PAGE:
Don't Cloud the Issue


Moving services into the cloud, which have traditionally been handled internally, is increasingly popular for schools. It is a very attractive proposition: schools can reduce the amount of space dedicated to computer hardware and save administration costs.

For services such as email, this is often a no-brainer. Using a cloud based email system means you don't need a technician to spend their time applying security updates to the email server. You don't need to operate a hardware replacement cycle for the server or allow for premature hardware failures.

It isn't all plain sailing though - one frequently overlooked problem is the increased demand that cloud services place on a school's internet connection. Usually for a service such as email the requirements are fairly small, although in some cases users may find it noticeably slower than a local system. For more bandwidth-heavy services such as file storage, this is an important consideration though. Upgrading a school's internet connection in order to cope with a move to the cloud would often eradicate any savings that the school was hoping to achieve.

Internet filtering and online safety is another area where cloud services are becoming increasingly common for schools. However, the advantages of cloud based filtering are much less clear cut than for other services.

Many filtering systems are bundled with management contracts, which means the school isn't responsible for applying updates and security patches. So cloud based filtering doesn't offer the same time savings that are gained for unmanaged services.

As well as the option for schools to host filtering servers on their own premises, there are a couple of different options for cloud based systems.

The traditional option is for schools to buy their internet connection from a service provider that also provides filtering. This works in a very similar way to the school operating their own system, in that the school's network traffic has to go through the filter in order to reach the internet.

A newer approach is for the filtering servers to not be tied to the internet provider at all. They are instead located elsewhere on the internet. This usually requires an app to be installed on each device in order to direct the traffic through the filter. It may therefore be possible for the user to disable that app and gain unfiltered and unmonitored access to the internet.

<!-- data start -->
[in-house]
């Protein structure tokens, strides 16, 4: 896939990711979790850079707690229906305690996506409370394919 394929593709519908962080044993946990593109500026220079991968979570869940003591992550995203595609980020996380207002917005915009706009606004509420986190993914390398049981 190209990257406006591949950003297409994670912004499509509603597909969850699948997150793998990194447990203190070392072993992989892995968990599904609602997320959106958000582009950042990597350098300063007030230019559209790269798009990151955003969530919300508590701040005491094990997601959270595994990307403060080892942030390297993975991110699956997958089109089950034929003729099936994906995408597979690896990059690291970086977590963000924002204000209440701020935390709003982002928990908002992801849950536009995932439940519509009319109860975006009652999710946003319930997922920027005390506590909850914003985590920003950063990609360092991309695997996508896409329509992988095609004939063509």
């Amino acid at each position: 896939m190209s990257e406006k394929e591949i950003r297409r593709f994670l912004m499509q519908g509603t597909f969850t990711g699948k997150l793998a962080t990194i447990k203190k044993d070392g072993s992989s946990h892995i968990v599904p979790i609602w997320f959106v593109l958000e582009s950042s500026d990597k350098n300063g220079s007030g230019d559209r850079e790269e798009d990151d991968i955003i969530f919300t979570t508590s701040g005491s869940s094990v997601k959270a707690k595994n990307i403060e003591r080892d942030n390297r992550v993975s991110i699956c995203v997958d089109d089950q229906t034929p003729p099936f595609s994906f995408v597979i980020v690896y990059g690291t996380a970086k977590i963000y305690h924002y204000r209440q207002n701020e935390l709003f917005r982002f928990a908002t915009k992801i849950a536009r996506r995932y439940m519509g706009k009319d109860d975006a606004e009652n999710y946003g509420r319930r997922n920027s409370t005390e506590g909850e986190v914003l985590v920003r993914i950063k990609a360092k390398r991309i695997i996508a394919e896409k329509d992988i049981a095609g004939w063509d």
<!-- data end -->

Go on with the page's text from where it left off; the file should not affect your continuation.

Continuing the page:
This latter type of system may be useful in providing some protection for school owned devices while they are outside of the school's network. However, the UK Safer Internet Centre's guidelines make it clear that these systems are not robust enough to use on the school's own internet connection - "filtering should be applied at ‘network level’ ie, not reliant on any software on user devices"

With all cloud systems, data protection is also an important consideration. A school who migrates to systems in the cloud is choosing to store their data on a server that they do not directly control and transmit that data over the public internet.

In a recent example, systems sold by a major cloud based filtering vendor were found to be transmitting extremely sensitive data across the internet in an unencrypted form.

Steve Hill, technical director of online safety company Opendium, which discovered the vulnerability explains. "The system was sending data, that would usually be encrypted, to servers in the cloud over unencrypted channels. The unencrypted transmissions were noticed while we were diagnosing unrelated problems with a customer's network and we immediately analysed the traffic and informed the vendor."

The vulnerability that was discovered by Opendium could allow attackers to snoop on bank details, passwords and other personal data. The cloud filtering vendor sent their thanks for their bug report and four months later announced that they had resolved the security flaw.

With stronger data protection legislation coming into force this summer, all organisations are having to become much more vigilant when it comes to protecting personal data. Web filtering systems must have access to extremely sensitive personal data, but some schools are now questioning the safety of using cloud based systems. For many, it is preferable to keep the data, which must be collected for safeguarding purposes, on the school premises.